Last week my heart sunk as I heard about shots being fired at officers in Ferguson, Mo. I have been a police chaplain for the past 15 years in the LA area, and I live with the fear that something like this may happen to one of my officers. Since the death of Michael Brown, there has been an increase in suspicion and anger towards police. There is very real hurt, pain and loss in our communities, and I can’t begin to understand what it is like to walk in anyone else’s shoes. I don’t even know what it is like to walk in an officer’s shoes. But I do see some of the challenges officers face.
Their job is difficult.
In order to do their job well, ensuring both their survival at the end of the shift as well as the survival of those in the communities they serve, officers are hypervigilant (in a state of heightened awareness of potential threats). It only takes a moment for a threat to potentially take their life or someone else’s.
In addition to always being alert, they deal with difficult crime scenes, unthinkable pain and suffering. We ask them to do a job that is incredibly hard for the human heart to take. They may respond in one day to a call of the death of a baby, a traffic accident, an assault. There is no time for them to process what they are experiencing because they need to do their job. Behind the badge there is a human being. My priority as a chaplain is for officers to go home at the end of their shift alive and well.
Officers go into law enforcement to make a difference in and to serve their communities. I have yet to meet an officer who said they wanted to take a life; that is their worst nightmare. Officers that have been involved in such tragedies often have difficulty continuing in the job.
Their job is costly.
In my 15 years at my agency, I have buried two officers who were killed in the line of duty. On average, one law enforcement officer is killed in the line of duty in the U.S. every 58 hours. Law enforcement is referred to as the thin blue line which symbolizes the police who stand as the protectors of community from crime. When they put on the badge at the beginning of each shift, they are consciously saying, ”I am willing to lay down my life for the community; For others, I will put myself in harm’s way.”
Not who but what is our enemy?
Systemic injustice, prejudice, oppression, marginalization – these are our enemies, not each other. We must not only acknowledge that injustice, prejudice, oppression and marginalization are real and wrong on every level, but we must do something as we respond with the love of Jesus. We must fight this systemically and in our individual hearts. In this process, it is hard not to “otherize” which makes or regards a person or group as different and separate from “us.” Neuropsychological research tells us that when we “otherize,” we place people outside of the circle of us and may even deny our shared humanity. The more we demonize each other, the harder it is for us to value one another. How can we disagree and not otherize? How can we seek justice and hold each other accountable, while seeing each other as those made in the image of our Creator God? Officers, just like us, need to know that they are God’s children first and foremost.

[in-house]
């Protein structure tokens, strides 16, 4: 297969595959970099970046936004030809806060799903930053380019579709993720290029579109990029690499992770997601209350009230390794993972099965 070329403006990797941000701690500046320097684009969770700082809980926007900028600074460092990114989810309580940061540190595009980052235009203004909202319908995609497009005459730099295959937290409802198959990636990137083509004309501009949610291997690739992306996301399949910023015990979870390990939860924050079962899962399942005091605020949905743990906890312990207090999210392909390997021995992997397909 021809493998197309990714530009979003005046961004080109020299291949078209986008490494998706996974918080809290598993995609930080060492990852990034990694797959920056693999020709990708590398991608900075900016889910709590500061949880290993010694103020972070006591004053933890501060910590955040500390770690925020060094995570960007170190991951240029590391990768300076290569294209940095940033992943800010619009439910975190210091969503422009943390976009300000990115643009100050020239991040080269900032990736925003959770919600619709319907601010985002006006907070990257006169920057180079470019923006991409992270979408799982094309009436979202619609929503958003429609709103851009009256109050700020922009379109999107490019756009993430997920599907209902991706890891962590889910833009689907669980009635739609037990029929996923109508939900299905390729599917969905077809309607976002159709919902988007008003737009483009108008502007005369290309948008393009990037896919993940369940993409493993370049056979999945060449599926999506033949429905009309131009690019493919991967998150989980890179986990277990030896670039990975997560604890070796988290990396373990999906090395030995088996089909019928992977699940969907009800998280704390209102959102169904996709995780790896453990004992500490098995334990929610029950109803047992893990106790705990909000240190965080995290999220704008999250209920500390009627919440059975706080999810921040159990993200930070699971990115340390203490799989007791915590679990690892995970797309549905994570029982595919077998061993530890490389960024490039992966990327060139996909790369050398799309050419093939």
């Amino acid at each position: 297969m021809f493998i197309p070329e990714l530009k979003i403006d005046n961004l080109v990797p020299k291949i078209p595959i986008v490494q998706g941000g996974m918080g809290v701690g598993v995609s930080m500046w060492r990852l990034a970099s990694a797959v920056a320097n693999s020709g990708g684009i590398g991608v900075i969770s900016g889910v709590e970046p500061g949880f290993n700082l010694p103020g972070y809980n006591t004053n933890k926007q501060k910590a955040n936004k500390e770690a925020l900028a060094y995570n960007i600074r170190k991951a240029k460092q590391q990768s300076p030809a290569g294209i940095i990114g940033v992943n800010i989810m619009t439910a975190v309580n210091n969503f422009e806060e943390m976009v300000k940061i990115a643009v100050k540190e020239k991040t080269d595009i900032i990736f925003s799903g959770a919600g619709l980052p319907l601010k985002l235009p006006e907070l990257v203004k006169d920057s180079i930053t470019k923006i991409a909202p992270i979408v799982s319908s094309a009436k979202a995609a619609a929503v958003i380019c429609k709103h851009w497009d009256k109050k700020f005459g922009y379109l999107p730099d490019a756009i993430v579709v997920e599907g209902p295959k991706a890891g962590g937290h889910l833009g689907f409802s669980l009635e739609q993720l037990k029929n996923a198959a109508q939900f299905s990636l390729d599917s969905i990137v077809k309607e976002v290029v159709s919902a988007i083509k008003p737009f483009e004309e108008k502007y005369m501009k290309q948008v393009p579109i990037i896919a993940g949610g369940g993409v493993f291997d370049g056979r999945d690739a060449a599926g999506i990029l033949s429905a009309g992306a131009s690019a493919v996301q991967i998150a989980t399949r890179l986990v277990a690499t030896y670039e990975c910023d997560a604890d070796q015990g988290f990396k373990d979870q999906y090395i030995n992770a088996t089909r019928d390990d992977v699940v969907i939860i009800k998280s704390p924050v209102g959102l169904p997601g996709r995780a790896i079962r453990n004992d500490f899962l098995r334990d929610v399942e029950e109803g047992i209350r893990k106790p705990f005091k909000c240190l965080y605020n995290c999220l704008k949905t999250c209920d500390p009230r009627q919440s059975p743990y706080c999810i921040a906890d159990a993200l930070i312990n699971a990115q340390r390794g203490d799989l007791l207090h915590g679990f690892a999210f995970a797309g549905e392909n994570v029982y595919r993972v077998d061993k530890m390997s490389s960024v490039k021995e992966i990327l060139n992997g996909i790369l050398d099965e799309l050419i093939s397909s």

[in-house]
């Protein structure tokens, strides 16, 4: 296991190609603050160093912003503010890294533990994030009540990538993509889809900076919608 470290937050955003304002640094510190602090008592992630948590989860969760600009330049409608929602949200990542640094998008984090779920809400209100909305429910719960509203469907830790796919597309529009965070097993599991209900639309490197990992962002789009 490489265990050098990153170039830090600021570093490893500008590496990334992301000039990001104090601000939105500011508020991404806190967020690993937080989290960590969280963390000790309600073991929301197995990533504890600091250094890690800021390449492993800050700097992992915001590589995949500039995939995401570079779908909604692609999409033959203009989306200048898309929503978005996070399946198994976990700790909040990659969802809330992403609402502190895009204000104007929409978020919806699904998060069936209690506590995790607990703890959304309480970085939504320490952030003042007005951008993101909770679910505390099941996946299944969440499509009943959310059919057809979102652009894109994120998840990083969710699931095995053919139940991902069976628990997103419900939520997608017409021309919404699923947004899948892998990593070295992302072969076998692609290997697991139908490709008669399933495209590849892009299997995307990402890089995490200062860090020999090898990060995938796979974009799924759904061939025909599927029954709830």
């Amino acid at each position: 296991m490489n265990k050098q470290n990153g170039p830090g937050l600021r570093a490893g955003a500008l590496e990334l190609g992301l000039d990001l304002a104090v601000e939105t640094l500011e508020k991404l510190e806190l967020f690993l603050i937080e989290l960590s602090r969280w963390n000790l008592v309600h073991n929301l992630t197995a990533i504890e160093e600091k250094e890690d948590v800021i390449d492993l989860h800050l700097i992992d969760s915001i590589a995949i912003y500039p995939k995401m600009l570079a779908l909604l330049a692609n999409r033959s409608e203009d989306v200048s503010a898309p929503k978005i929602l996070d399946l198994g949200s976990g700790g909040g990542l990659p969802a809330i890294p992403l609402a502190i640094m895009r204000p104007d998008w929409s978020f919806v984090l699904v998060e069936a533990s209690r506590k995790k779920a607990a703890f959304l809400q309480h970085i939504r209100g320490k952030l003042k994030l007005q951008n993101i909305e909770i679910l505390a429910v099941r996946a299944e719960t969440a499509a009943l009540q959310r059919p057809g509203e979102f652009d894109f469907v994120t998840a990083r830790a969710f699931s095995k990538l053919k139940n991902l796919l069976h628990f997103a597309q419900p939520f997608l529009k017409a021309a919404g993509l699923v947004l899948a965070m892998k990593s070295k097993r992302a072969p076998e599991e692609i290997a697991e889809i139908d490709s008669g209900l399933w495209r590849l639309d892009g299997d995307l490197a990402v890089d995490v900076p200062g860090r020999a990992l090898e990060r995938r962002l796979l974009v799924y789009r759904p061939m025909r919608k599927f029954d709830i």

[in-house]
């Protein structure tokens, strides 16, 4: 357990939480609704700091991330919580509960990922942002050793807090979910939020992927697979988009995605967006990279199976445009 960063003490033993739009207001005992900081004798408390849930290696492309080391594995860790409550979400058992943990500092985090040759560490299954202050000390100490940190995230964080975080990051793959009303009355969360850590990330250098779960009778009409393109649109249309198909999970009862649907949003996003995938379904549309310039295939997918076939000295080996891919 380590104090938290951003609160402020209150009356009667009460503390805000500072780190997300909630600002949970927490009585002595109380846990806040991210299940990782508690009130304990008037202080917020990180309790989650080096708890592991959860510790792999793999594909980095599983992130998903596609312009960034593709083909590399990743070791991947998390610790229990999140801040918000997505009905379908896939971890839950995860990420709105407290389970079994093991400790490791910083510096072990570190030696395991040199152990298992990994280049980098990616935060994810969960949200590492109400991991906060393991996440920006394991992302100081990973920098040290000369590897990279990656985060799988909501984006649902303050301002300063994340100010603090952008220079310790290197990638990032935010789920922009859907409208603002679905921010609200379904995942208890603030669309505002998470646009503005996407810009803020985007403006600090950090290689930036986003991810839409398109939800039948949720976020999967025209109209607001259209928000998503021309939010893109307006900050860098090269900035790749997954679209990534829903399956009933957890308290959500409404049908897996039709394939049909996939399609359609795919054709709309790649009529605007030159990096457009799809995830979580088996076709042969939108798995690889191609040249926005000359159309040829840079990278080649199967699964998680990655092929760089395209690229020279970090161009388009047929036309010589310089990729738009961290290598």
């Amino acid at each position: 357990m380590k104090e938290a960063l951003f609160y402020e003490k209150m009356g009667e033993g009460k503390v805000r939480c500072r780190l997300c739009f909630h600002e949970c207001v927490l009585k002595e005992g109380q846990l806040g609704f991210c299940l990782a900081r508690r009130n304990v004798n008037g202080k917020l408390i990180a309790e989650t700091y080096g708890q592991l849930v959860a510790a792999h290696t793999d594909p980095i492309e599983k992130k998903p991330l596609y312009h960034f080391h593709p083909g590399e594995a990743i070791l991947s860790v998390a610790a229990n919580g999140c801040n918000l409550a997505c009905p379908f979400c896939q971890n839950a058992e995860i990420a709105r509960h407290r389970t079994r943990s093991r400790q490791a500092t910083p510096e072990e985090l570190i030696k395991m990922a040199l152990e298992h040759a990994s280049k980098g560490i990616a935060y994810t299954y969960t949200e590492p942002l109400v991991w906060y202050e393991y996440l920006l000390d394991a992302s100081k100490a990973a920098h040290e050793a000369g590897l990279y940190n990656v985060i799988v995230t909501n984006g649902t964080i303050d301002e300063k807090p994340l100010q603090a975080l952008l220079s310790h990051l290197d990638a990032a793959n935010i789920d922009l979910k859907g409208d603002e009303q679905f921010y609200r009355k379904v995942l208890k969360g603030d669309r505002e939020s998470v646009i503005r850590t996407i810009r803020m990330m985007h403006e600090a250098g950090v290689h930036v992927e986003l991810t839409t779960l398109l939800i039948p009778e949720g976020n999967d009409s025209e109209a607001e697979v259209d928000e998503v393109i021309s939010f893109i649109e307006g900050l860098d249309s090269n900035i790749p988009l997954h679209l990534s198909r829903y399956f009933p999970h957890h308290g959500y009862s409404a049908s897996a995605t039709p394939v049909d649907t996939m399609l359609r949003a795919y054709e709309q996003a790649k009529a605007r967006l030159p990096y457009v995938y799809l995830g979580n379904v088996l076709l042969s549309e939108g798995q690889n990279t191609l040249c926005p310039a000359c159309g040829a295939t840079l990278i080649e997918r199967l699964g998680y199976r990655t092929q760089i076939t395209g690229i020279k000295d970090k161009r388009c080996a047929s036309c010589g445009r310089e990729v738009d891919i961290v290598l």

By God’s design, we need each other. If you want to go fast, go alone; if you want to go far, go together. This African Proverb holds great meaning for me. Collaboration begins with a commitment to the value of each other and the understanding that it takes time to listen, learn and move together toward shared values. Police need to be welcomed participants in the community development process. They share our commitment to the betterment of our communities, and together, we must seek God’s peace and restoration. I truly believe that through prayer, valuing of each other, respect and a willingness to work together, we will find a better way.
May God fill us with grace, peace and unity as we seek the welfare of our cities.
–Dr. Mary Glenn (Board Member)
Fuller Seminary/City Net | Pasadena, CA
Rev. Leroy Barber (Chair)
Word Made Flesh | Portland, OR
“We are saddened, once again, by the violence and racial tensions seen across our country and most recently in the shooting of two police officers in Ferguson, MI. As Christians, the Imago Dei calls us to value human life, protecting and nurturing its development. The actions of shooting police officers violates that value and speaks to an even stronger issue that police officers are often viewed as “the other” instead of community leaders and partners. We must come together and work to collaborate not only along racial, class and political lines but across the roles we play in our communities, seeking to work alongside each other for peace, restoration and reconciliation.”
Mrs. Mayra Macedo-Nolan (Vice-Chair)
Lake Avenue Church | Pasadena, CA
“As a community leader in California who works collaboratively with law enforcement on strengthening our community, I was saddened to learn of the recent shooting of two police officers in Ferguson, Missouri. Saddened because I believe that violence is not a solution to our racial problems, saddened because I want us to learn to work together and saddened that the levels of frustration around race and injustice is so high that some people respond in destructive ways. Yet even though this is a shared sadness, as Christians Jesus said that in this world we will have trouble, but to be of good cheer because He has overcome the world. This is our hope in even the darkest of times.”
Marshall Hatch (Chair of the CCDA Biblical Justice Committee)
New Mount Pilgrim Missionary Baptist Church | Chicago, IL
“Our prayers are with the courageous police officers wounded in Ferguson. Faithful police are peace officers and represent our collective line of defense against godless anarchy. Dr. King has taught us that true justice can only come through nonviolence.”